LIII

Think about the slide you built

in your front yard for your son.

You had to leave it behind. It won’t fit

in an apartment.

 

LIV.

Once the bank takes your home they will sell

it at sheriff’s auction.

 

LV.

A collections agent

will be in contact so you can

pay the balance unpaid

by the final auction price.

 

LVI.

Your son will try to find the courage

to go down City Park’s covered slide—its darkness

only broken by the sun-glow of your ankles.

 

LVII.

As you wait for him you feel your phone hum

with collection agents. It tries to tell you that

only credit scores die during foreclosure.

[IS]LAND

Into a yellowing spring. I now see

Eleven years into my adulthood

I am a woman who will empty herself

Of resistance upon encounter of light,

Of any color.

I do not hesitate to drive, or even walk,

In the direction of deep shades

Of zodiacal darkening. Of the hot

Pink electronic emptiness

Released in any neighbor’s window. What is worse is when

An area

Unexpectedly unlocks,  whitens and blinds.  I

Am unlikely to open my own mail. Unbound,

I like to live

Lightly,  in love with loosed earth,  unlimited

To dirt, demarcated not by roots or the limbs

Of other’s trees, but by fallen leaves, the wash

Off graves. I know I sound like a little ghoul

Girl but too often I want to stand at a platform, a sub

Way structure ajar into winter and not wish for other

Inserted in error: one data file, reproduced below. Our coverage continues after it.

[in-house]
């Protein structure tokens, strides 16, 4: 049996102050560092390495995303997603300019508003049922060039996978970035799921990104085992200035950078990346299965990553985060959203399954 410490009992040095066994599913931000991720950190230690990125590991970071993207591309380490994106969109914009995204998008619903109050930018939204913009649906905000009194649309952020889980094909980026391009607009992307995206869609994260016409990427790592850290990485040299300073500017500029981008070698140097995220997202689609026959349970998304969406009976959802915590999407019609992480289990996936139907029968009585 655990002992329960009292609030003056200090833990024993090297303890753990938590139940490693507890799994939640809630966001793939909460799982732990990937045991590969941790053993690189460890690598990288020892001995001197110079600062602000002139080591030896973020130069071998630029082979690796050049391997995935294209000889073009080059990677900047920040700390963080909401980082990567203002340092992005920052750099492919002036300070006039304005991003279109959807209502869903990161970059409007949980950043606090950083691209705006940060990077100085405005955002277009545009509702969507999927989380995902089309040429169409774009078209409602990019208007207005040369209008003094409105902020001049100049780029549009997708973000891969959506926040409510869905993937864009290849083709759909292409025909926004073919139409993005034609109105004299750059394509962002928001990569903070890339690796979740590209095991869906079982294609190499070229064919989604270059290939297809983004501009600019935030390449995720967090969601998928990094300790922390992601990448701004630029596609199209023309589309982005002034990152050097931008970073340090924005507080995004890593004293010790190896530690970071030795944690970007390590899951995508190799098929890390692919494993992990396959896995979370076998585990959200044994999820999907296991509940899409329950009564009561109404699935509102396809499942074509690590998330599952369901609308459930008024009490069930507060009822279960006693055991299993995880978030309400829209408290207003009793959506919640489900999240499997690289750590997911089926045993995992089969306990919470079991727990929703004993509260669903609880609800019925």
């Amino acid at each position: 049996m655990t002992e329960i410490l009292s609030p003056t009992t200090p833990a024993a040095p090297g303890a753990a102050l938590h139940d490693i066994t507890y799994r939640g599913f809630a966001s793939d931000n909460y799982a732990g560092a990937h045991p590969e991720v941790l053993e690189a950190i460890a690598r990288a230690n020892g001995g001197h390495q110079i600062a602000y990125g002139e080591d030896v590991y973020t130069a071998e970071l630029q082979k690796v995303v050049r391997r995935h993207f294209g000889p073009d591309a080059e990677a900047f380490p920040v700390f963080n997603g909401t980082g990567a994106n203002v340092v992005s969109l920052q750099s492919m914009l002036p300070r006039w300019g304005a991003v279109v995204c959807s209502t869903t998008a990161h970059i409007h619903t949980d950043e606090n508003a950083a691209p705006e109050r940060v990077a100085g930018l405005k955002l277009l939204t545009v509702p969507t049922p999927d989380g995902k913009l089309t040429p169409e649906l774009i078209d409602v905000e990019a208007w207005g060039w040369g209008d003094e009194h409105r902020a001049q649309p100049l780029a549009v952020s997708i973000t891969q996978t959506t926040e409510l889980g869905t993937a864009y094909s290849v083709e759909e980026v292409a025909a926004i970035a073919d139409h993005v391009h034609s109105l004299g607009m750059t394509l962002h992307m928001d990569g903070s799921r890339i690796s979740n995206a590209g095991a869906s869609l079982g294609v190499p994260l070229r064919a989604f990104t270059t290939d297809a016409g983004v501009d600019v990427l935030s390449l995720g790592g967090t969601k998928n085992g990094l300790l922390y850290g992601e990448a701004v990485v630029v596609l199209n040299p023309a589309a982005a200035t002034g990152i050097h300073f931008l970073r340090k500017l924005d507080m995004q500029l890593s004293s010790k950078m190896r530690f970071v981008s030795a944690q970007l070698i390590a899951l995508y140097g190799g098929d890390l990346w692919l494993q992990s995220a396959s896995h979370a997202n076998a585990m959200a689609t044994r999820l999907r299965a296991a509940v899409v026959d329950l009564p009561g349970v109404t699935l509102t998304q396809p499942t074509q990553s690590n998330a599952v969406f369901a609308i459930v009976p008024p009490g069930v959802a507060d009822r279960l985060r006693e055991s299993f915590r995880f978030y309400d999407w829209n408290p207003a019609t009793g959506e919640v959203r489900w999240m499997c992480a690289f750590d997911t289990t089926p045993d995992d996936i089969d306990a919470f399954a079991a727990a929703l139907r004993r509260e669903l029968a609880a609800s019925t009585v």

Seasons or times, of course I have lived all these

Years under and I am committed to understanding

The intent of animals with eyes not opened

Up all the way. Moles, little rock babies, unhaired

Fatty mammals don’t differentiate between

Dream and day, do not invent a thing like

A curtain. What is furniture except another

Apparatus

A way to insist on eating inside a human house? I

Try harder & I try higher to send sounds through

The tubes & tunnels that access womanish words, I

Pull closed the shower door, I cover my nails beds

With lacquer and shine and in another effort at imposs

Ible peopling, I speak and sound like ideas. Red, pink

Plastic carnations, photos, other fancy trash

Flooded out from the uppermost monuments

Fence the edges of the memory garden. Far

Away a flying thing rings itself with its own

Feathers, it takes hours and it takes hours and

It happens everyday and as I approach the season

Of the extension of the light

I try also

To enter the circlet, to be not only surrounded    but touched

***

Candice Wuehle is the author of the chapbooks curse words: a guide in 19 steps for aspiring transmographs (Dancing Girl Press, 2014) and EARTH*AIR*FIRE*WATER*ÆTHER (Grey Books Press, 2015). Her work can be found in Tarpaulin Sky, The Volta, The Colorado Review, SPORK, and PRELUDE, among others. She is originally from Iowa City, Iowa and is a graduate of the Iowa Writers’ Workshop. Candice currently resides in Lawrence, Kansas where she is a Chancellor’s Fellow at The University of Kansas as well as Poetry Editor for Beecher’s Magazine.

A New Photo for Agee

In abandoned factories gather abandoned people

who no longer do anything with abandon.

 

Look!  An assembly worker without a thing to build

like a sharecropper without soil to turn.

 

The massive conveyor system of steady employment

has broken, the machinery of work has ground

 

to a halt, the rope unravels that leads to hope.

Wealth begets wealth.  Only poverty

 

gets redistributed among the poor.

See?  A rich person is unlike any other, distinguishable,

 

but a poor person is like all others, extinguishable.

The large man in the photo crouching